Flaring Flatline: Commitments on Natural Gas Flaring Outpace Progress
The oil & gas industry is failing to use a key lever to reduce climate-warming emissions from flaring, the wasteful and climate-polluting practice of burning natural gas that is associated with oil production. The past decade has seen a steady increase in attention to the issue and growing momentum to end routine flaring by the end of this decade. However, updated figures from the World Bank’s Global Gas Flaring Tracker indicate surprisingly little progress in reducing the practice.
- Despite widespread commitments to reduce natural gas flaring, 2021 saw a net increase in flaring emissions.
- Significant flaring reduction in the US (-25%) and Algeria (-13%) was more than offset by flaring increases in Iran (+31%) and Mexico (+14%).
- The 8 large oil companies that have reported 2021 flaring volumes also saw mixed progress. Declines from Equinor (-41%), Total (-14%) and Repsol (-14%) were offset by gains from Eni (+21%), Shell (+18%) and bp (+16%). However a few companies did increase their commitments on flaring including Shell, ExxonMobil and Hess.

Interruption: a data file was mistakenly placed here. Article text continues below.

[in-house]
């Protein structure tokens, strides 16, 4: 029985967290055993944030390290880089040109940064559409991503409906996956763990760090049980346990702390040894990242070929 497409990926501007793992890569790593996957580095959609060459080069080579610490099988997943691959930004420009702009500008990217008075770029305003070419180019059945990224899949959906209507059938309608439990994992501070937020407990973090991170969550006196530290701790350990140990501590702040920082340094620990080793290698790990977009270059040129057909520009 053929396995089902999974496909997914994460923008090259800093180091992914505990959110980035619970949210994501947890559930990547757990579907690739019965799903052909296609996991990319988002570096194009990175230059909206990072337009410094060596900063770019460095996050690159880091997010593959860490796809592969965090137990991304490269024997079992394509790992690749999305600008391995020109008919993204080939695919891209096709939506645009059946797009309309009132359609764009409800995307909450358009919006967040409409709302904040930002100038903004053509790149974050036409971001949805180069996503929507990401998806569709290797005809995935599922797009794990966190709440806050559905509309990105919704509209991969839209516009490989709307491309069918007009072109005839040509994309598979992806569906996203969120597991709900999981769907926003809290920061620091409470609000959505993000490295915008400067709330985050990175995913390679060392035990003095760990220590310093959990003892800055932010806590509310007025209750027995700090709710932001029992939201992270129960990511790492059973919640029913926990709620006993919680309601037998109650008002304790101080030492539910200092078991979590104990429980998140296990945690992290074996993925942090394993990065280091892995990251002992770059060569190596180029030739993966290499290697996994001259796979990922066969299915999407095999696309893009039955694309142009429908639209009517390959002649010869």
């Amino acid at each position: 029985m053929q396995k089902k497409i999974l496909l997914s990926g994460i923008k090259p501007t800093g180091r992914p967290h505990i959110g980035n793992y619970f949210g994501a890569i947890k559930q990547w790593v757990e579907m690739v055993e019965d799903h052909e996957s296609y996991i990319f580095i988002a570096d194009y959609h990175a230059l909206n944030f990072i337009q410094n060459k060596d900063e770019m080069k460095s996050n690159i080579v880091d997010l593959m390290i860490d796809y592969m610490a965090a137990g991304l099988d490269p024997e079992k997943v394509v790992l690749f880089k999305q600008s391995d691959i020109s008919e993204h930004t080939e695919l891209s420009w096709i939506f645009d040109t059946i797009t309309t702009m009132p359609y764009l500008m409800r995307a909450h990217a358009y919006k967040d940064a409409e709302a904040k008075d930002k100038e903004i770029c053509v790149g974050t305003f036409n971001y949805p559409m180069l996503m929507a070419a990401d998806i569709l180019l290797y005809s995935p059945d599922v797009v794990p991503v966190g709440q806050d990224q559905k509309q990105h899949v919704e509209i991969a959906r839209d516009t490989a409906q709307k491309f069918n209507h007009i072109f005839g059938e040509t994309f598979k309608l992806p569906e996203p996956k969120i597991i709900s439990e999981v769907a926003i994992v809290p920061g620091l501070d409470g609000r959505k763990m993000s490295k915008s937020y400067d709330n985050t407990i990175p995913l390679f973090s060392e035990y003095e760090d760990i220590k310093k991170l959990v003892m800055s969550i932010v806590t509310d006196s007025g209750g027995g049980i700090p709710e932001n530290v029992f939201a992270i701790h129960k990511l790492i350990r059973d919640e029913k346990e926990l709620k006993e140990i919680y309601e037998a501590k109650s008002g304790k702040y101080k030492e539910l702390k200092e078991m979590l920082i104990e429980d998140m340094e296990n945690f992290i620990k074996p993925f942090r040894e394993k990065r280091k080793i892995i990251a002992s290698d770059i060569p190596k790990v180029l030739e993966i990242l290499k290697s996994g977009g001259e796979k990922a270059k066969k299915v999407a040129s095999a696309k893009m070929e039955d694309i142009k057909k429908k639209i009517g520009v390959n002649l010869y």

Many oil producers have publicly committed to end routine flaring. Since it’s founding in 2015, membership in the World Bank’s Zero Routine Flaring by 2030 initiative has grown steadily. As of May 2022, 34 governments and 53 oil companies had endorsed a target of eliminating routine flaring by the end of this decade.
However in 2021, natural gas flaring was up slightly on the previous year and essentially unchanged over the past decade.
Future of Flaring
The latest data shows that achieving zero routine flaring industry-wide in 2030 is increasingly implausible: flaring volumes would need to decline by 19% per year through 2030 to achieve zero routine flaring from all global oil production.